Surabaya left the house on his bicycle when the servants at the house were readying the supper. His leather bag hugged his body. His mother’s Volkswagen Beetle was on leave that day and was resting inside the garage and his father’s Skoda was parked on the road. Shanker dai, the driver was taking puffs from a cigarette while waiting for the master. He had his almost dying cigarette between the fingers of his right hand and with the left he was waving in the air as an attempt to shoo away the air contaminated with the cigarette smoke. His father detested smokers. Shanker dai had been warned earlier but even the fear of being unemployment seemed distant while being with the forbidden pleasure. If he was to believe the family heresies, his father had turned into a new leaf after marrying a high-class family girl—his own mother—a distant member of the royal family. So his father carried a ‘No Smoking Zone’ around him because his mother loathed smokers. ‘Funny business life is’—thought he.


His mother was busy working on her laptop in the family’s parlor so she didn’t hear when he shouted ‘Bye Mum’ to her. She had established a NGO, dedicated to the upliftment of women and these days she is busy in planning for the seminar to be hosted. Consequently, a large number of meetings were being held at their residence—a lot of comings and goings of people—almost all ladies with cars—witnessed the neighbors. Papers littered the floor, the living room, the couple’s bedroom. The two telephone lines were never free. The house had become the ‘working zone’ of the NGO. During the family trip to the family’s summer retreat house in the Far Western Region; precisely in the first year of her marriage, the mother counted her blessings and those of the unfortunate women she had met and took no time to judge the difference. Results astounded her. On the same day, the family returned to the capital and upon her arrival, the mother hosted an emergency meeting of her friends. Thus an NGO was conceived. The mother was taking the task of women upliftment seriously—in fact too seriously. It was allowing the father to have dinners outside and take foreign trips frequently. They slept in separate beds. A English style, thought he, while others took it as ‘the first sign of strain’ in a relationship.

The busy parents didn’t care if the son was bicycling around—believed the grandfather. The grandfather was of the opinion that riding a bicycle is condescending to the family prestige. It is the subjects who ride it—declared his grandfather, who once served as a Minister to the Government of Nepal. He made such declarations every time the eldest and the youngest members of the household gathered. Grandfather considered the worldwide campaign ‘Save the Planet’, a hyped and his grandchild a mere victim. The planet is not in peril, pronounced the grandfather.


His mother had asked him to visit Mr. Shah’s house—their relative who had just come back from the U.S. The mother sought for Mr. Shah’s financial assistance for her NGO. Mr. Shah had actually lived in New York for 18 years working for a software company. And many (those who crowded Mr. Shah’s house the same day he arrived) proclaimed that his heavy accent was not an act and that his dialogues were not scripted. Mr. Shah and his wife didn’t have a child. That also led the couple to flee to America—said some. The Shahs owned a lovely apartment—evident from the Facebook pictures that Mr. Shah had uploaded. Trouble knocked at the door when Mrs. Shah fancied one of her colleagues—a Canadian. The Shahs had been separated for some time and one day Mrs. Shah filed for divorce. Ex-Mrs. Shah now lived with her partner.  The new couple wanted to ‘take the vows’. Like a defeated boxer, Mr. Shah had left the ring for the defending champion to rejoice. Mr. Shah had thrown the towel and had come back to the old hiding place, his country, his town, his old house, his old mother. Old Mrs. Shah wanted her son to remarry—thus was the gossip flying around. “By the time mangoes in my garden ripe, I’ll have my son married off to a nice girl and die looking at the face of my grandson,” old Mrs. Shah believed.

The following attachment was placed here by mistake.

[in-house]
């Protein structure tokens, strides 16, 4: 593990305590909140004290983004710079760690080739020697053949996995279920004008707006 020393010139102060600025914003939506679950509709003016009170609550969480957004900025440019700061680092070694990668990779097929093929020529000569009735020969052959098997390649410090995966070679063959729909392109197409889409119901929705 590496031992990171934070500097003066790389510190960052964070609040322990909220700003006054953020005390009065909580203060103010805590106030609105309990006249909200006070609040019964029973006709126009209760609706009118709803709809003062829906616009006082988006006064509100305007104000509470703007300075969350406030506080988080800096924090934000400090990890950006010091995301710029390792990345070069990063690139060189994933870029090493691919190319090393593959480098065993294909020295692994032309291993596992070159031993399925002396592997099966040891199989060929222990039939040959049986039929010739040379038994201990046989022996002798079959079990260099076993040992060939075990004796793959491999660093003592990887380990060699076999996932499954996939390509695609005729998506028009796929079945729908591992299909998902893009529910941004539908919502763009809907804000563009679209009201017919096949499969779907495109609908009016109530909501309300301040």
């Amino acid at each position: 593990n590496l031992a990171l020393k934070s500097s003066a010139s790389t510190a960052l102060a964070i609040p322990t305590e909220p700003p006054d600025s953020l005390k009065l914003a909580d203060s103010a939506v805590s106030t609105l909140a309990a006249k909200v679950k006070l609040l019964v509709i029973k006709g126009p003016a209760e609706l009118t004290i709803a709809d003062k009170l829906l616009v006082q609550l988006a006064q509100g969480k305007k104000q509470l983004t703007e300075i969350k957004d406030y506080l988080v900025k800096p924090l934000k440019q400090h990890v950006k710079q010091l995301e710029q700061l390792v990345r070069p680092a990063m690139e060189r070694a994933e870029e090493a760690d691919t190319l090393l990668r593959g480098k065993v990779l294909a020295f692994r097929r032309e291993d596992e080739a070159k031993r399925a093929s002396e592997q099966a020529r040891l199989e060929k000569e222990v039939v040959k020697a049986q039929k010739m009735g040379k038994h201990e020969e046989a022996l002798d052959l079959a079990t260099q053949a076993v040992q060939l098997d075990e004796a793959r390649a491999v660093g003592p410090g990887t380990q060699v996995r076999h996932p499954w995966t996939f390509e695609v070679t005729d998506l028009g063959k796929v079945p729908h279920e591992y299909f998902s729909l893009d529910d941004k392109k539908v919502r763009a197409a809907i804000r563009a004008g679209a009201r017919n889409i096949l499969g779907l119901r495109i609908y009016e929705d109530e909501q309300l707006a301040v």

That day, Surabaya wore plaid shirt, black loafers from Tod’s, white linen trousers from H&M, Rayban wayfarers. He had rolled up his sleeve high up to the place from where peeked his evolving biceps.  The Tod’s loafers were his current favorites. He would not leave the house without them. His curly hair which had grown longer since graduation was flying in the air. A ring itched with the image of Lord Ganesha found itself on the forefinger of his right hand and two plain gold rings on the left. Audioslave sung to him from his iPod. He looked left and then right and took a turn to a narrow alley. Surabaya crashed with the car which was speeding towards him from the opposite direction. The papers, in his bag, all belonging to his mother’s NGO flied everywhere.